Another Klimt ceiling work shows a historical performance of Romeo and Juliet. Klimt’s talent can be seen in the dramatic tension between the crowded, busy, vertically oriented audience on the right, and Juliet’s isolated, still, and horizontal dead body on the left.

"The Altar of Dionysos" (Gustav Klimt): Detail (1886/1887) by Gustav KlimtBurgtheater

The Altar of Dionysus

This ode to the Greek god of wine sits over one of the grand staircases in the theatre lobby. The style is fully in the Academic tradition. But the models’ sleepy gazes and the gold jewellery and shield hint at Klimt’s later style.

Burgtheater: Ceiling panel of the State Staircase Volksgartenseite (1886/1887) by Gustav and Ernst Klimt, Franz MatschBurgtheater

Ernst Klimt: Scene from Molière

Gustav’s brother Ernst was a great talent in his own right. Gustav even painted his brother (and Franz Matsch) in portrait as audience members of Romeo and Juliet. Tragically, Ernst died young, the same year as their father, 1892, devastating Gustav and changing his art forever.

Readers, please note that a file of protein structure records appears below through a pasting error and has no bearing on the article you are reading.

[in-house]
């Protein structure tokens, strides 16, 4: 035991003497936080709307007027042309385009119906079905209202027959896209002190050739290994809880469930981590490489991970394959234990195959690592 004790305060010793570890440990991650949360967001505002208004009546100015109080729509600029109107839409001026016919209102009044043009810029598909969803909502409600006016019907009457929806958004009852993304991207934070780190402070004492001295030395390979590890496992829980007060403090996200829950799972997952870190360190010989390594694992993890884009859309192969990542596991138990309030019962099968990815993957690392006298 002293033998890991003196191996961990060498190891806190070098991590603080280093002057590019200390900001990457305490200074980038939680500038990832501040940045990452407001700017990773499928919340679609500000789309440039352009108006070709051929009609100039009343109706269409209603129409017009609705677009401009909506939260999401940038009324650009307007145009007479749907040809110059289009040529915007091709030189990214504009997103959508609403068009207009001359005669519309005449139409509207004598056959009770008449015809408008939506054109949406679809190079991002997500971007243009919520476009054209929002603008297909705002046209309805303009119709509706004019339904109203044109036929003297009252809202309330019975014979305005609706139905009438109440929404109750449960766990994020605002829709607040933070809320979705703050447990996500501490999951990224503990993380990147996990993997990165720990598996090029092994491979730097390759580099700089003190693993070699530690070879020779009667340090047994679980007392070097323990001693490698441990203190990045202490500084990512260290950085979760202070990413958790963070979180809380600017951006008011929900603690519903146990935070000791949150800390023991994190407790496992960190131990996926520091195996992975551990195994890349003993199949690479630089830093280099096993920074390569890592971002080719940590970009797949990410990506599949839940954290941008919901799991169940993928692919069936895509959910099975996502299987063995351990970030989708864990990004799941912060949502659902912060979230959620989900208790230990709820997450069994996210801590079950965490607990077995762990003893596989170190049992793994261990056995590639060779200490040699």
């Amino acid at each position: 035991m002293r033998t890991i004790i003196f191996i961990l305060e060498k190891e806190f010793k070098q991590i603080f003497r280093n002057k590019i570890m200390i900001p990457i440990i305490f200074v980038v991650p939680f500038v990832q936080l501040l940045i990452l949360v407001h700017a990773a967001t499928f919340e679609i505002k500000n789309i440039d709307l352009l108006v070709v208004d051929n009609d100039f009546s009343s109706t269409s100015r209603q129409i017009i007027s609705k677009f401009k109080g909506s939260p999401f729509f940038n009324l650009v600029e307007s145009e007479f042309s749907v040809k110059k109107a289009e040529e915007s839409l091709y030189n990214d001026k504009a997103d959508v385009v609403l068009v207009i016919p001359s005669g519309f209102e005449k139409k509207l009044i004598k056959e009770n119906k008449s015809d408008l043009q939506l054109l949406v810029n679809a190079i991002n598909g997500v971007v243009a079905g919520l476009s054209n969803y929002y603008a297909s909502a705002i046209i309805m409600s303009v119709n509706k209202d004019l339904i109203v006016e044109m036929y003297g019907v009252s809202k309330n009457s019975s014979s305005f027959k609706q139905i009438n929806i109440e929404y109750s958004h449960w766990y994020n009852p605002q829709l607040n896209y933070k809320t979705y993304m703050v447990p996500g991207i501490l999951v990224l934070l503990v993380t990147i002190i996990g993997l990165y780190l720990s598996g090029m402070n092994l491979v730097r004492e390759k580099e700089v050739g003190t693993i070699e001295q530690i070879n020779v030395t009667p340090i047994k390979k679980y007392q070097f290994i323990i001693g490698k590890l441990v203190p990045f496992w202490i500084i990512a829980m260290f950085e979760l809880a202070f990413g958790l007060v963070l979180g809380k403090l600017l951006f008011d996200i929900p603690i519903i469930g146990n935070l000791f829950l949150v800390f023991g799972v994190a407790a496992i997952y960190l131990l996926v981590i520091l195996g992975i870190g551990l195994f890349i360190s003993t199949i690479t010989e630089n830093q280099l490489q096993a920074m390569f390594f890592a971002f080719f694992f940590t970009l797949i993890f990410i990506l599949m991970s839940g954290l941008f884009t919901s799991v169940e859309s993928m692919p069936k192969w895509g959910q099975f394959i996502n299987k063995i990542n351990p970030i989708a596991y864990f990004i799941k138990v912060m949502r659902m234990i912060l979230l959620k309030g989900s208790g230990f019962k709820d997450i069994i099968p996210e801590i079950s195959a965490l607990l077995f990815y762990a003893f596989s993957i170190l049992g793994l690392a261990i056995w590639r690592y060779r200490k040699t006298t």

The Faculty Paintings: Controversy and Tragedy

By 1891, Klimt was a member of the Austrian Artists’ Society and the recipient of several major awards. In 1894, he won a commission from the Austrian government to create 3 paintings for the ceiling of the University of Vienna, known as the Faculty Paintings. Here you see a studio where he completed some of that work. Klimt had begun to leave behind the Academic style and explore more expressive images. Personal tragedy enhanced this trend. By the end of the 19th century, he was forging a new path. This studio was characterized by higher rooms, which were necessary for the creation of the faculty images.

Medicine (1903/1904) by Gustav KlimtBelvedere

Faculty Painting, Medicine

The Faculty paintings consisted of three works: Philosophy, Medicine, and Jurisprudence. Rather than the Academic style, with historical costumes and idealized figures, Klimt painted people in torturous or sexual poses. They seemed suspended in an unsettling empty space. 

Compositional Sketch for "Medicine" (1897/1898) by Gustav KlimtThe Israel Museum, Jerusalem

Lost Faculty Works